THE GREAT ADMINISTRATOR -
HAZRAT UMAR FAROOQ (R.A.)
The Second Rightly Guided Caliph
During the decade of Hazrat Umar's Caliphate, the two most powerful and extensive empires of the time, namely, Roman and Persian Empires, fell to the Arabs. The most striking feature of these conquests was that there was negligible bloodshed. The gentry and the common folk of those regions acclaimed the Arabs as their saviours from the tyranny and injustice of their erstwhile rulers.
The Arabs were guided by lofty principles of Islam, and their motive was the glorification of Truth and emancipation of mankind from oppression. To contain and suppress the forces of evil was the real task, they felt, God Almighty had entrusted to them, so that mankind - His great family, might recognise His Benevolent Hand working for their emancipation. This is borne out by some of the instructions Hazrat Umar sent to Hazrat Sa'ad bin Abi Waqqas, the Commander-in-Chief of the Arab fighting forces in Persia.
They were as under -
"Our secret of victory is our obedience to Allaah. If we start disobeying Allaah, as the Unbelievers do, we are at par with them and destiny will not move in our favour for the plain reason that in material equipment and numerical strength we stand no comparison with the enemy. We win against odds because Allaah is on our side or rather because we fight in His Glorious cause. But for His Help we would never win."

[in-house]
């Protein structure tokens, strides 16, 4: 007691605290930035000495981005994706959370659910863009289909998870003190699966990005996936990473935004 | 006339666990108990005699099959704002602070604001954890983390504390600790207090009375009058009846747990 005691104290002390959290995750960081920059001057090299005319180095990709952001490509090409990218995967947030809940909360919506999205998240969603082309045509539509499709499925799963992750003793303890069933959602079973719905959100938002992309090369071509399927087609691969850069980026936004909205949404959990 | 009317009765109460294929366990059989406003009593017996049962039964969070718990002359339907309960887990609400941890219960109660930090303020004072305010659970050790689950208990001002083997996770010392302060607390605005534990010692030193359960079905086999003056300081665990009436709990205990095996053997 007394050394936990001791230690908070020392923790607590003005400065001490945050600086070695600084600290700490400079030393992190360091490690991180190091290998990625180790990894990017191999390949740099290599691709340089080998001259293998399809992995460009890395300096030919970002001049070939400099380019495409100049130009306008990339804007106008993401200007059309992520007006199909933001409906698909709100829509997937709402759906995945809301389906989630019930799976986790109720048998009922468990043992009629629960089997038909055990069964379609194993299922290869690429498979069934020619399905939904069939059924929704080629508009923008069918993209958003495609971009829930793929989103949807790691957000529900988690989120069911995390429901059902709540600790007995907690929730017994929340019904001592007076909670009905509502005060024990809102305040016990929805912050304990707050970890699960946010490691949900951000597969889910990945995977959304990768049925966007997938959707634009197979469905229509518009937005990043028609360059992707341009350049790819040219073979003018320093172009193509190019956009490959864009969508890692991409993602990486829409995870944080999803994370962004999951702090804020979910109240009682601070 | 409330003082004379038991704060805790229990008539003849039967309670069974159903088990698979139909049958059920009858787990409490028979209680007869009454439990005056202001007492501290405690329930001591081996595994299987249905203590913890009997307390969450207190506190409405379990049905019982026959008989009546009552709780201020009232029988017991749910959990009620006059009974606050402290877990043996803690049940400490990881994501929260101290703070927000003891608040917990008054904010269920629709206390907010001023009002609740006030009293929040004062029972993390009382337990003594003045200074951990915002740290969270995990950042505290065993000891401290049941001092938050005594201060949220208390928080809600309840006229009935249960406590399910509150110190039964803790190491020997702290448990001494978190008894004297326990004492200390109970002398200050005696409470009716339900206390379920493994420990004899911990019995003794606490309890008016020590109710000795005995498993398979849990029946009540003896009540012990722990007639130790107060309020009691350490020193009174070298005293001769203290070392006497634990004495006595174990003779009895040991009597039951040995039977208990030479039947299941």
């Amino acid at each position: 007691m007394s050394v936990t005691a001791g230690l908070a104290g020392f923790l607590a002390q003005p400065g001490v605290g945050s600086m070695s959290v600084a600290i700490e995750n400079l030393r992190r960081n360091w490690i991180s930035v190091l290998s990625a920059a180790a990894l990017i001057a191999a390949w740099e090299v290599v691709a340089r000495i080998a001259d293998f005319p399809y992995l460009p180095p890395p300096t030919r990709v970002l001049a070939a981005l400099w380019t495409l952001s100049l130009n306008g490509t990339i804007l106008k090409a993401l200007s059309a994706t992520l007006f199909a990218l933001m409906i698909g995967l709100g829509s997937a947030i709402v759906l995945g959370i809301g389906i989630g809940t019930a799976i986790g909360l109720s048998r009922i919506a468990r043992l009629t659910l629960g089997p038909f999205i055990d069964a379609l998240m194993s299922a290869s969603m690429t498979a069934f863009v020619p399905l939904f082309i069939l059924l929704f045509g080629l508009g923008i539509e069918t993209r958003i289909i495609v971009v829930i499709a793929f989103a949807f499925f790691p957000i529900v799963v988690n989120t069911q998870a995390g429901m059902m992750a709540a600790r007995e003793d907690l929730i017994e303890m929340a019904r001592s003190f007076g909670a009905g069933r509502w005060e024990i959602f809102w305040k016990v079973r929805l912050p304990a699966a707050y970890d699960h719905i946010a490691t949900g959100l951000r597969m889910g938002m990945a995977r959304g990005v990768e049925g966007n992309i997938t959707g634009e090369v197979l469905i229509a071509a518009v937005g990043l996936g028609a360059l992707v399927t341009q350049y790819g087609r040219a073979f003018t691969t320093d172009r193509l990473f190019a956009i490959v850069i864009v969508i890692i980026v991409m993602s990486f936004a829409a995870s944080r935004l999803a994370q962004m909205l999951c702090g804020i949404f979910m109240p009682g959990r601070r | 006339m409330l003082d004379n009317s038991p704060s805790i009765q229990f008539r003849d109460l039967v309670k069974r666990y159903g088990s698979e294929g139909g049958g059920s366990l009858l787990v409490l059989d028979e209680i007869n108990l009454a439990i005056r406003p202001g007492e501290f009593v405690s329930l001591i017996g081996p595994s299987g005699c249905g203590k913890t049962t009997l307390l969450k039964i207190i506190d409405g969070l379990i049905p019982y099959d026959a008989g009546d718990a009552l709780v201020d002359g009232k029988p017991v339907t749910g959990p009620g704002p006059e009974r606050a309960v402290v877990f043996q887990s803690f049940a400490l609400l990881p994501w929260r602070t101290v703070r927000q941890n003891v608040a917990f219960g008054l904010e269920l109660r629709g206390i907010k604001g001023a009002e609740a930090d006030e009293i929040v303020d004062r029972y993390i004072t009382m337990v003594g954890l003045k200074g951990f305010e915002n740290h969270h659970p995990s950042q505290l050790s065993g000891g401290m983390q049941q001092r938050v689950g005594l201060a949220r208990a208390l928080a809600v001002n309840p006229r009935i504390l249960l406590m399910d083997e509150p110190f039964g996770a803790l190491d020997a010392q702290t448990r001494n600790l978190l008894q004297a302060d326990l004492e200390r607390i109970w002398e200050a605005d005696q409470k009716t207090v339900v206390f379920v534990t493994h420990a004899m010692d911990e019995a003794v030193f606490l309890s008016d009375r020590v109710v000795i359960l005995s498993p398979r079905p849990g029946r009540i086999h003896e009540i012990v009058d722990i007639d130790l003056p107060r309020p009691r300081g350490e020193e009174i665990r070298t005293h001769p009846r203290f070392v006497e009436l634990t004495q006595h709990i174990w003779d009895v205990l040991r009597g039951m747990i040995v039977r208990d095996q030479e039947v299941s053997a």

Likewise, in his first address to his people after assumption of office, Hazrat Umar (R.A.), said:
"I compare the Arab people to a camel who has the good sense to obey his driver. The duty of the driver it is to see that he is leading on the right path. I assure you on oath that I shall lead you on the right path."
Hazrat Umar (R.A.) was blessed with many qualities, but his outstanding quality was that he was an expert at selecting the fittest available man for every job. Despite this, he seldom neglected to consult the intelligent among the Muslims and he always respected sincere opinion. More difficult than the selection was the allocation of powers to the selected personnel for the different departments of administration; and still more difficult was the effective supervision of the great dignitaries of administration. To overcome all these difficulties, Hazrat Umar had devised a method -
To each officer, whatever his rank, was given at the time of his appointment, a document incorporating his rights and obligations. It was binding on all officers to recite word by word, in a public gathering in the town of their posting, all the terms laid down in their order of appointment. By that easy contrivance the common people were at once acquainted with the limitations beyond which their officers could not go without risking dismissal and dishonour.
Moreover, at the time of his appointment, each officer was called upon to give a solemn pledge that;
(a) he would not put on dress of fine cloth;
(b) he would not eat of fine flour;
(c) he would not keep a chamberlain at his door; and
(d) he would never deny audience to a needy one.